Lord, I will do whatever You instruct.
Read EZEKIEL 4:1–8; 5:1–13
Siege of Jerusalem Symbolized
4 “Now, son of man, take a block of clay, put it in front of you and draw the city of Jerusalem on it. 2 Then lay siege to it: Erect siege works against it, build a ramp up to it, set up camps against it and put battering rams around it. 3 Then take an iron pan, place it as an iron wall between you and the city and turn your face toward it. It will be under siege, and you shall besiege it. This will be a sign to the people of Israel.
4 “Then lie on your left side and put the sin of the people of Israel upon yourself. You are to bear their sin for the number of days you lie on your side. 5 I have assigned you the same number of days as the years of their sin. So for 390 days you will bear the sin of the people of Israel.
6 “After you have finished this, lie down again, this time on your right side, and bear the sin of the people of Judah. I have assigned you 40 days, a day for each year. 7 Turn your face toward the siege of Jerusalem and with bared arm prophesy against her. 8 I will tie you up with ropes so that you cannot turn from one side to the other until you have finished the days of your siege.
God’s Razor of Judgment
5 “Now, son of man, take a sharp sword and use it as a barber’s razor to shave your head and your beard. Then take a set of scales and divide up the hair. 2 When the days of your siege come to an end, burn a third of the hair inside the city. Take a third and strike it with the sword all around the city. And scatter a third to the wind. For I will pursue them with drawn sword. 3 But take a few hairs and tuck them away in the folds of your garment. 4 Again, take a few of these and throw them into the fire and burn them up. A fire will spread from there to all Israel.
5 “This is what the Sovereign Lord says: This is Jerusalem, which I have set in the center of the nations, with countries all around her. 6 Yet in her wickedness she has rebelled against my laws and decrees more than the nations and countries around her. She has rejected my laws and has not followed my decrees.
7 “Therefore this is what the Sovereign Lord says: You have been more unruly than the nations around you and have not followed my decrees or kept my laws. You have not even[a] conformed to the standards of the nations around you.
8 “Therefore this is what the Sovereign Lord says: I myself am against you, Jerusalem, and I will inflict punishment on you in the sight of the nations. 9 Because of all your detestable idols, I will do to you what I have never done before and will never do again. 10 Therefore in your midst parents will eat their children, and children will eat their parents. I will inflict punishment on you and will scatter all your survivors to the winds. 11 Therefore as surely as I live, declares the Sovereign Lord, because you have defiled my sanctuary with all your vile images and detestable practices, I myself will shave you; I will not look on you with pity or spare you. 12 A third of your people will die of the plague or perish by famine inside you; a third will fall by the sword outside your walls; and a third I will scatter to the winds and pursue with drawn sword.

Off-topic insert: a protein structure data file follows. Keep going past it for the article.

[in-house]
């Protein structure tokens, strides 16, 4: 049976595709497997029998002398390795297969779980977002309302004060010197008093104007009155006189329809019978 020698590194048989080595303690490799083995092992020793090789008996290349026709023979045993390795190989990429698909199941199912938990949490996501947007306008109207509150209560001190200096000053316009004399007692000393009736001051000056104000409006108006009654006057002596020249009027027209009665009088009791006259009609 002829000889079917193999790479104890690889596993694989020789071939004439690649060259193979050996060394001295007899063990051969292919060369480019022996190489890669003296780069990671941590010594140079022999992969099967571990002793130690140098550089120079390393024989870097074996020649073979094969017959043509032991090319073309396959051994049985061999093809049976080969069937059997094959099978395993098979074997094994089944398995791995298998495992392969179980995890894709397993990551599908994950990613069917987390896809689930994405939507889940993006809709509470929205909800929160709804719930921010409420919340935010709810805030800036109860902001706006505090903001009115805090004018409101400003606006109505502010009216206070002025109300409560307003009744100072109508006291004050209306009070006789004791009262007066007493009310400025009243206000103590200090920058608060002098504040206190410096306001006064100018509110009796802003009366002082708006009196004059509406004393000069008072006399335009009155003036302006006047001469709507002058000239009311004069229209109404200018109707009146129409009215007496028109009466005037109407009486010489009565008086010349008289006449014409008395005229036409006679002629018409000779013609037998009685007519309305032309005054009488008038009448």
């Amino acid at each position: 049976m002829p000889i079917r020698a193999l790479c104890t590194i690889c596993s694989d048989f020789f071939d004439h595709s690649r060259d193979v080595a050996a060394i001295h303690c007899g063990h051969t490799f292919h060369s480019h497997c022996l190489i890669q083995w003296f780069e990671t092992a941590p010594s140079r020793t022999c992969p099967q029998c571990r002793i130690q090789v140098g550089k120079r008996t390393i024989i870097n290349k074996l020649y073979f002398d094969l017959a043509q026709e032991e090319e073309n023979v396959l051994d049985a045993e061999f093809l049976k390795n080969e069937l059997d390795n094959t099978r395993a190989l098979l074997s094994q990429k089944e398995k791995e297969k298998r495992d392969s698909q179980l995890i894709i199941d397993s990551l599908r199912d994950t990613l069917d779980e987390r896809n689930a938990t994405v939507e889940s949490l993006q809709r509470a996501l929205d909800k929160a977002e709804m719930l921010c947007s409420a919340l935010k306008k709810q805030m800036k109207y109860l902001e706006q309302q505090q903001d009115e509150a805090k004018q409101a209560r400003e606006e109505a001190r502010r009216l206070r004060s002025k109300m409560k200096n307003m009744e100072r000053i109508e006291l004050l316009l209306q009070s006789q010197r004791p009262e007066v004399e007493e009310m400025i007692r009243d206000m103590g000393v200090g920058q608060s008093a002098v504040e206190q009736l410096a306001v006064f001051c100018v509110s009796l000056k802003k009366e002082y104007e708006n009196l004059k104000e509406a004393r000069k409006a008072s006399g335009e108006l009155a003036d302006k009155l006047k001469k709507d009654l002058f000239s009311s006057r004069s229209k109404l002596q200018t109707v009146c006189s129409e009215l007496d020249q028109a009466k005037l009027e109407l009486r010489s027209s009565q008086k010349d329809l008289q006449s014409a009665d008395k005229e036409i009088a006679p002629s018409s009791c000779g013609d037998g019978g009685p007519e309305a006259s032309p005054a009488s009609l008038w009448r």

13 “Then my anger will cease and my wrath against them will subside, and I will be avenged. And when I have spent my wrath on them, they will know that I the Lord have spoken in my zeal.
a Ezekiel 5:7 Most Hebrew manuscripts; some Hebrew manuscripts and Syriac You have
New International Version (NIV)
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“Almighty God, have mercy upon me, forgive me my sins, confirm and strengthen me in all goodness… through Jesus Christ my Savior, who lives and reigns with you” (David Adam, Walking in the Light, 32).
The drama begins. Although Ezekiel is confined to one place and unable to speak, he receives detailed instructions on how to present the message for its recipients. Previously, scenes enacted by prophets have been short-lived, but his daily repetition of several central actions, interspersed by shorter ones over the course of more than a year, means that most of the community gets to see them (4:9–13). These actions both prefigure and reinforce the events that Ezekiel later goes on to describe in vivid detail (Christopher Wright, The Message of Ezekiel, 75).
Each starts with a command about an object—clay tablet (4:1), bread-making ingredients (4:9) and a sharp sword (5:1)—with each pointing to a wider message about the siege of Jerusalem (4:1–8), the suffering of the people both in Jerusalem and in exile (4:9–17), and the ultimate fate of Jerusalem and the Israelite nation (5:1–4). In the first scene Ezekiel represents God himself, and in the second he takes on the symbolic identity of Israel, lying under the weight of her collective sin. The 390 days culminate in Ezekiel laboriously shaving off his hair and beard with a sword, an exercise fraught with risk of injury but also symbolic of humiliation and mourning.
At the heart of the message is God’s deep disappointment in Jerusalem and its inhabitants (5:5–8). They are supposed to exemplify his reign over and work among them as a light to the surrounding nations, with an emphasis on God’s wider missions-minded purposes (Gen. 12:3; Exod. 19:4–6; Isa. 42:6). Instead, they act demonstrably worse than the pagan nations surrounding them, serving only to illustrate the consequences of defying the very God they are supposed to serve. Their position of privilege presupposes enormous responsibility, which they have ignored to their extreme peril.
As God’s new community, the church should demonstrate to others what God is like: his priorities, love and transforming power. How is your church a collective signpost to these things?
Lord, though we are often at a loss to explain why You want something done, give us the grace to carry it out nonetheless.